Colin Fox, Democracy, Edinburgh, Holy Corner, Jim Sillars, Labour, Maggie Chapman, Opinion, Politics, Scottish Independence, Scottish National Party, Scottish Nationalism, SNP, Socialism, Socialist Workers' Party
I’m at a Yes event this evening, after a couple of beers to stun my brain and stop me from heckling. The Eric Liddell Centre at Holy Corner threatens to be a church, but it turns out to be a proud community centre which has dressed itself in a discarded nineteenth-century church. “The Socialist Case for Independence,” a meeting organised by the Scottish Socialist Party, is less elegantly tailored, in being stuffed into a room which is several sizes too small for it. Young activists are circulating with chairs and fans and cups of water.
There are three speakers and they are all very good to listen to. Jim Sillars and Colin Fox are both venerable figures from the Scottish Left; Maggie Chapman, who I have never heard speak before, is a Green councillor for Leith Walk. Tonight they are laying out a more appealing, politicised case for independence than the standard one posed by the SNP. This room might be short on oxygen, but we have, metaphorically at least, the sense of being assailed by fresh air.
Of course, the socialism is comfy and nostalgic, rather like an old bedtime story. The people are sovereign and they just need to reassert themselves, and it is as simple as that. Sillars wants a mass housing programme, pursued with some of the traditional socialist “audacity” of Nye Bevan. He thinks that more Scottish oil should be allocated to Scottish motorists, to fuel domestic tourism. The SNP make vague pledges about the financial benefits of independence, with an extra thousand pounds in your hand every year (or whatever it is), but Sillars’ vision seems to be both dreamier and more substantial.
Sillars warns that Scotland will not have the political organisation to make use of its skills if it regains control over North Sea oil, which, like a lot of what he says, is something that had never really occurred to me before. He tells us that the Union is finished because its armed forces are in decline, which sounds like a considerably improved Union to me; but he is elsewhere shrewd when maintaining that the Yes side will only win by reassuring older voters (in my experience, the most passionate Unionists are the oldest). He ends on a silly, misjudged note, asking us to scare our grandparents with the possibility that there will be mass emigration following a No. Imagine your grandchildren phoning from New Zealand on Christmas day! With stuff like this, he is in danger of being crowned the king of Project Fear.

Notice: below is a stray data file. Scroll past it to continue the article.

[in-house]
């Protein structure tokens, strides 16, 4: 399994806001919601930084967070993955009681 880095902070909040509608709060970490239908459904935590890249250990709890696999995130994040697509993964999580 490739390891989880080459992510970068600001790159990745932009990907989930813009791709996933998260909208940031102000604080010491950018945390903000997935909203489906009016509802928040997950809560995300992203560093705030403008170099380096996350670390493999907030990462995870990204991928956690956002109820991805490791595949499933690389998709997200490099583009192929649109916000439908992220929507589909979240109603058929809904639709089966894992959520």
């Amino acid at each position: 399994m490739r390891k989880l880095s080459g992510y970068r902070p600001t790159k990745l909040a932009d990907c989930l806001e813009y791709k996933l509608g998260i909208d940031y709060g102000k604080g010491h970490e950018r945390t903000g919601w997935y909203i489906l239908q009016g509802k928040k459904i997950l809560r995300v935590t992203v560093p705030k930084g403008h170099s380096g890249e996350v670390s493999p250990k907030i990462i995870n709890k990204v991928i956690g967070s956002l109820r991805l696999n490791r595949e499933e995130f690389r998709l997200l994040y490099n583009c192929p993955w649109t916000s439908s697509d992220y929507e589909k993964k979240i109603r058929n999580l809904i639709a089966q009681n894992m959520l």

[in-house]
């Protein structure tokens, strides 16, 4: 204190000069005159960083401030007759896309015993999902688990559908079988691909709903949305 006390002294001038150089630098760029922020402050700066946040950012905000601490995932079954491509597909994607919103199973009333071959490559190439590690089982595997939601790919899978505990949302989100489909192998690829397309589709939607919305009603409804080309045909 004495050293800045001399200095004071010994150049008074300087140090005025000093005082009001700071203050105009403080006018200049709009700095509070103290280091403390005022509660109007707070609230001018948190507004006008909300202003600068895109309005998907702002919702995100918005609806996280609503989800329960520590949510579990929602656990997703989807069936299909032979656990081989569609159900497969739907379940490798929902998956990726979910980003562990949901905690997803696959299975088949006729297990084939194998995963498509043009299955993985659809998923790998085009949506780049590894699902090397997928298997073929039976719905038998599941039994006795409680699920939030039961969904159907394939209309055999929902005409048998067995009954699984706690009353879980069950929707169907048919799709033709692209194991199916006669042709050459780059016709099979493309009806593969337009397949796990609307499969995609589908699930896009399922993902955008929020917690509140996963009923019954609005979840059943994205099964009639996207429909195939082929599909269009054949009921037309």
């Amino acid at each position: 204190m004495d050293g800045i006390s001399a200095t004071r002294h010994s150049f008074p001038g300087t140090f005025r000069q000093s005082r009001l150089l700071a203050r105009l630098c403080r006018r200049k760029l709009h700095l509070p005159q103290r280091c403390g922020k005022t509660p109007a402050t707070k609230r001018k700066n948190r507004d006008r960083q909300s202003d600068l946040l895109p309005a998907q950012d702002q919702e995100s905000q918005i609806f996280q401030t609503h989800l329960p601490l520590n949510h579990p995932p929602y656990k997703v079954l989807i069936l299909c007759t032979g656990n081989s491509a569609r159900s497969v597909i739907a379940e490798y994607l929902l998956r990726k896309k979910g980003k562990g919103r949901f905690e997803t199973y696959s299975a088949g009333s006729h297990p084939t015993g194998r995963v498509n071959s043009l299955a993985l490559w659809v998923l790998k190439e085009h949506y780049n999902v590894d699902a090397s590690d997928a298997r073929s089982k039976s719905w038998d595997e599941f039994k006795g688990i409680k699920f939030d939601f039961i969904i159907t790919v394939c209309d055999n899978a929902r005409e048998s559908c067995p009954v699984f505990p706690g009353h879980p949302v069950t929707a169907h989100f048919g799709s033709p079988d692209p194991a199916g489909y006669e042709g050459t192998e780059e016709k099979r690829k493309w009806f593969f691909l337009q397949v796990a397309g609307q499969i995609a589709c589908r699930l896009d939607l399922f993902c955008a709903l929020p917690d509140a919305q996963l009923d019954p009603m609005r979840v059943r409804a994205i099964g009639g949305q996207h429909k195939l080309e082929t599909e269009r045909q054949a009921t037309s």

Sillars and Fox between them advance the hope that old Labour politics will outlast the Union, when it has barely survived Thatcherism. The most interesting question from the floor concerned party politics in an independent Scotland. Would the Labour party make a comeback? Somebody in the audience said that Labour coming back would make him shite himself and Fox predicted that Labour would venture rightwards after independence. These socialists have jumped the gun, in claiming independence for themselves, as an opportunity to relaunch the Left, when the same old power struggles will be waiting as usual after a Yes vote. If there is a Yes, there will be no credible political party to hand to promote their socialism.
In the campaign for democracy, the EU is today half the story, but a question from the floor about a post-independence referendum on EU membership remained unanswered. Sillars even suggested that a small country like Scotland could have power in Europe because the former prime minister of Luxembourg is now the front-runner for the Commission Presidency: an example which lets down the democratic side of his argument. Unlike the SNP, however, these speakers were demanding a republic and they know what they are fighting for. Sillars had the best line of the night: for the fifteen hours that the polling stations are open on the 18th September, in less than three months time, you will be sovereign.